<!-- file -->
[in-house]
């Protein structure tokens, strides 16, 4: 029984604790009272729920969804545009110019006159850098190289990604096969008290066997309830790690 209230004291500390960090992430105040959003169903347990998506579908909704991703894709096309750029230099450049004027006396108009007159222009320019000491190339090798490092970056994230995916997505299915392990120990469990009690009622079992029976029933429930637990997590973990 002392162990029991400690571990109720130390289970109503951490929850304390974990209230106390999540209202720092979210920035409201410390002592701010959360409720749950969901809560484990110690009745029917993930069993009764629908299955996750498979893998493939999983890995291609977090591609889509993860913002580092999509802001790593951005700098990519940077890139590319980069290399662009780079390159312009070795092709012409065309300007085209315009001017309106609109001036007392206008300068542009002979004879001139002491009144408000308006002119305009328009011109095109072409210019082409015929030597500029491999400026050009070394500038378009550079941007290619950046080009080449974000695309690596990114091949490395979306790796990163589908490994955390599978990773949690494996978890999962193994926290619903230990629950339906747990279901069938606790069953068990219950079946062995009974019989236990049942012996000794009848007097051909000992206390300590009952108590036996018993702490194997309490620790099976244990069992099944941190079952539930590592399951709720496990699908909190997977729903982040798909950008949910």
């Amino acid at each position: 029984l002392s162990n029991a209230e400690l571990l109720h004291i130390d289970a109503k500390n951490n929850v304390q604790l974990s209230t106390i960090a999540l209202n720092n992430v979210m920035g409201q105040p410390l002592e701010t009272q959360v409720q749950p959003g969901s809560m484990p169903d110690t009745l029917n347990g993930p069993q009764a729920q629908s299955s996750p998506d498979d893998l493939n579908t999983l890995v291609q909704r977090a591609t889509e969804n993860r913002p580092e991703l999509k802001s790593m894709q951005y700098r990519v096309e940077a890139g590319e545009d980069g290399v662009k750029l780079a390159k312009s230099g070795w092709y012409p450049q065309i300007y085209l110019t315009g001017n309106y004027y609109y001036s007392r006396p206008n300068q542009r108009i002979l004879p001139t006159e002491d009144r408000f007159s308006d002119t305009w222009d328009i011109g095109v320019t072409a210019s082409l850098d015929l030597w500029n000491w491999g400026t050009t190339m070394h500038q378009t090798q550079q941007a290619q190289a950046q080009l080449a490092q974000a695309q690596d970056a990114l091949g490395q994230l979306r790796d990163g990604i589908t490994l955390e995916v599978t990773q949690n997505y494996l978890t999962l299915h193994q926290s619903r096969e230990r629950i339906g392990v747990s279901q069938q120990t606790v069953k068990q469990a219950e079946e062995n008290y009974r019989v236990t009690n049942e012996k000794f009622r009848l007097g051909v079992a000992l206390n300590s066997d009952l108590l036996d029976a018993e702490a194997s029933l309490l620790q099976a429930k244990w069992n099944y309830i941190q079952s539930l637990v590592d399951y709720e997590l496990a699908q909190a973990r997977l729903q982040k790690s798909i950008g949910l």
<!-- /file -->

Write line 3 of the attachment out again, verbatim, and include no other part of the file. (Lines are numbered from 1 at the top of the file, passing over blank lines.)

């Amino acid at each position: 029984l002392s162990n029991a209230e400690l571990l109720h004291i130390d289970a109503k500390n951490n929850v304390q604790l974990s209230t106390i960090a999540l209202n720092n992430v979210m920035g409201q105040p410390l002592e701010t009272q959360v409720q749950p959003g969901s809560m484990p169903d110690t009745l029917n347990g993930p069993q009764a729920q629908s299955s996750p998506d498979d893998l493939n579908t999983l890995v291609q909704r977090a591609t889509e969804n993860r913002p580092e991703l999509k802001s790593m894709q951005y700098r990519v096309e940077a890139g590319e545009d980069g290399v662009k750029l780079a390159k312009s230099g070795w092709y012409p450049q065309i300007y085209l110019t315009g001017n309106y004027y609109y001036s007392r006396p206008n300068q542009r108009i002979l004879p001139t006159e002491d009144r408000f007159s308006d002119t305009w222009d328009i011109g095109v320019t072409a210019s082409l850098d015929l030597w500029n000491w491999g400026t050009t190339m070394h500038q378009t090798q550079q941007a290619q190289a950046q080009l080449a490092q974000a695309q690596d970056a990114l091949g490395q994230l979306r790796d990163g990604i589908t490994l955390e995916v599978t990773q949690n997505y494996l978890t999962l299915h193994q926290s619903r096969e230990r629950i339906g392990v747990s279901q069938q120990t606790v069953k068990q469990a219950e079946e062995n008290y009974r019989v236990t009690n049942e012996k000794f009622r009848l007097g051909v079992a000992l206390n300590s066997d009952l108590l036996d029976a018993e702490a194997s029933l309490l620790q099976a429930k244990w069992n099944y309830i941190q079952s539930l637990v590592d399951y709720e997590l496990a699908q909190a973990r997977l729903q982040k790690s798909i950008g949910l």